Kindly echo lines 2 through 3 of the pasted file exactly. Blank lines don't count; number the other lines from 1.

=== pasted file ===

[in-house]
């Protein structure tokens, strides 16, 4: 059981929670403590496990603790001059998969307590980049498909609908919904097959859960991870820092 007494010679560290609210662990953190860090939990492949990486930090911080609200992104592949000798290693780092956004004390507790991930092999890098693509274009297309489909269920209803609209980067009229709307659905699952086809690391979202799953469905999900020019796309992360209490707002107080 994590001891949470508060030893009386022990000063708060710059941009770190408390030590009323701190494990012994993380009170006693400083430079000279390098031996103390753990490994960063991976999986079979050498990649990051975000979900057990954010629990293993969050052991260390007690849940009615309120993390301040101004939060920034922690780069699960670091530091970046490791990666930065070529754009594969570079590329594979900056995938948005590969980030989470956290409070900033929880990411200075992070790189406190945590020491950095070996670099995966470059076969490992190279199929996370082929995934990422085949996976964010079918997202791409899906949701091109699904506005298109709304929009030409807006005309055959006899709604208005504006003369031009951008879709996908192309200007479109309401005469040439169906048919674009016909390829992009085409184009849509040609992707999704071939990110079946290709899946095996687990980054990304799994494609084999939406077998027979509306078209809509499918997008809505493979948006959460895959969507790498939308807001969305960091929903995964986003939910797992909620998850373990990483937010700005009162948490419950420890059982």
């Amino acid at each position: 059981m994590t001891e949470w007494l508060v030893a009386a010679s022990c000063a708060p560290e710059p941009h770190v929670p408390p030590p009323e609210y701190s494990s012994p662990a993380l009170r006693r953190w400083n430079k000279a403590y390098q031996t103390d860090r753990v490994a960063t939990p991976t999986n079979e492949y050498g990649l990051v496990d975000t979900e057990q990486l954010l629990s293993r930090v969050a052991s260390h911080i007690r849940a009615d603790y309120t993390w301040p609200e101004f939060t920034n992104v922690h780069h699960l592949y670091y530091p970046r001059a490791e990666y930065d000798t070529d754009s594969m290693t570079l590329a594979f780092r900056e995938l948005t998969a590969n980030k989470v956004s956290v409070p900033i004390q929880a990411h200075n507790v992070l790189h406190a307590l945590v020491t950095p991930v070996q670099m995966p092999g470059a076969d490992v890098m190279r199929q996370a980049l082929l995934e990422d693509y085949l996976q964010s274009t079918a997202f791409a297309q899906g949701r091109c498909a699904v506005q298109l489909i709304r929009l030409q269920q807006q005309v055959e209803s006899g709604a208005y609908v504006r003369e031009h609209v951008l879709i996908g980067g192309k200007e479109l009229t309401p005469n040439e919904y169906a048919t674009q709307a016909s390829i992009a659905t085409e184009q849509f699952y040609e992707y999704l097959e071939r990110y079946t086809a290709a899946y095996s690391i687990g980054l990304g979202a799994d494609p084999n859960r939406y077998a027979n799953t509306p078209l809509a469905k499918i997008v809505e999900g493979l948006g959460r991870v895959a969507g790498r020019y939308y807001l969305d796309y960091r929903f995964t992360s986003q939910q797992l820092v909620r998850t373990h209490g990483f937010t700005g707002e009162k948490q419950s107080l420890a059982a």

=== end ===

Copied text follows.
């Protein structure tokens, strides 16, 4: 059981929670403590496990603790001059998969307590980049498909609908919904097959859960991870820092 007494010679560290609210662990953190860090939990492949990486930090911080609200992104592949000798290693780092956004004390507790991930092999890098693509274009297309489909269920209803609209980067009229709307659905699952086809690391979202799953469905999900020019796309992360209490707002107080 994590001891949470508060030893009386022990000063708060710059941009770190408390030590009323701190494990012994993380009170006693400083430079000279390098031996103390753990490994960063991976999986079979050498990649990051975000979900057990954010629990293993969050052991260390007690849940009615309120993390301040101004939060920034922690780069699960670091530091970046490791990666930065070529754009594969570079590329594979900056995938948005590969980030989470956290409070900033929880990411200075992070790189406190945590020491950095070996670099995966470059076969490992190279199929996370082929995934990422085949996976964010079918997202791409899906949701091109699904506005298109709304929009030409807006005309055959006899709604208005504006003369031009951008879709996908192309200007479109309401005469040439169906048919674009016909390829992009085409184009849509040609992707999704071939990110079946290709899946095996687990980054990304799994494609084999939406077998027979509306078209809509499918997008809505493979948006959460895959969507790498939308807001969305960091929903995964986003939910797992909620998850373990990483937010700005009162948490419950420890059982």
């Amino acid at each position: 059981m994590t001891e949470w007494l508060v030893a009386a010679s022990c000063a708060p560290e710059p941009h770190v929670p408390p030590p009323e609210y701190s494990s012994p662990a993380l009170r006693r953190w400083n430079k000279a403590y390098q031996t103390d860090r753990v490994a960063t939990p991976t999986n079979e492949y050498g990649l990051v496990d975000t979900e057990q990486l954010l629990s293993r930090v969050a052991s260390h911080i007690r849940a009615d603790y309120t993390w301040p609200e101004f939060t920034n992104v922690h780069h699960l592949y670091y530091p970046r001059a490791e990666y930065d000798t070529d754009s594969m290693t570079l590329a594979f780092r900056e995938l948005t998969a590969n980030k989470v956004s956290v409070p900033i004390q929880a990411h200075n507790v992070l790189h406190a307590l945590v020491t950095p991930v070996q670099m995966p092999g470059a076969d490992v890098m190279r199929q996370a980049l082929l995934e990422d693509y085949l996976q964010s274009t079918a997202f791409a297309q899906g949701r091109c498909a699904v506005q298109l489909i709304r929009l030409q269920q807006q005309v055959e209803s006899g709604a208005y609908v504006r003369e031009h609209v951008l879709i996908g980067g192309k200007e479109l009229t309401p005469n040439e919904y169906a048919t674009q709307a016909s390829i992009a659905t085409e184009q849509f699952y040609e992707y999704l097959e071939r990110y079946t086809a290709a899946y095996s690391i687990g980054l990304g979202a799994d494609p084999n859960r939406y077998a027979n799953t509306p078209l809509a469905k499918i997008v809505e999900g493979l948006g959460r991870v895959a969507g790498r020019y939308y807001l969305d796309y960091r929903f995964t992360s986003q939910q797992l820092v909620r998850t373990h209490g990483f937010t700005g707002e009162k948490q419950s107080l420890a059982a």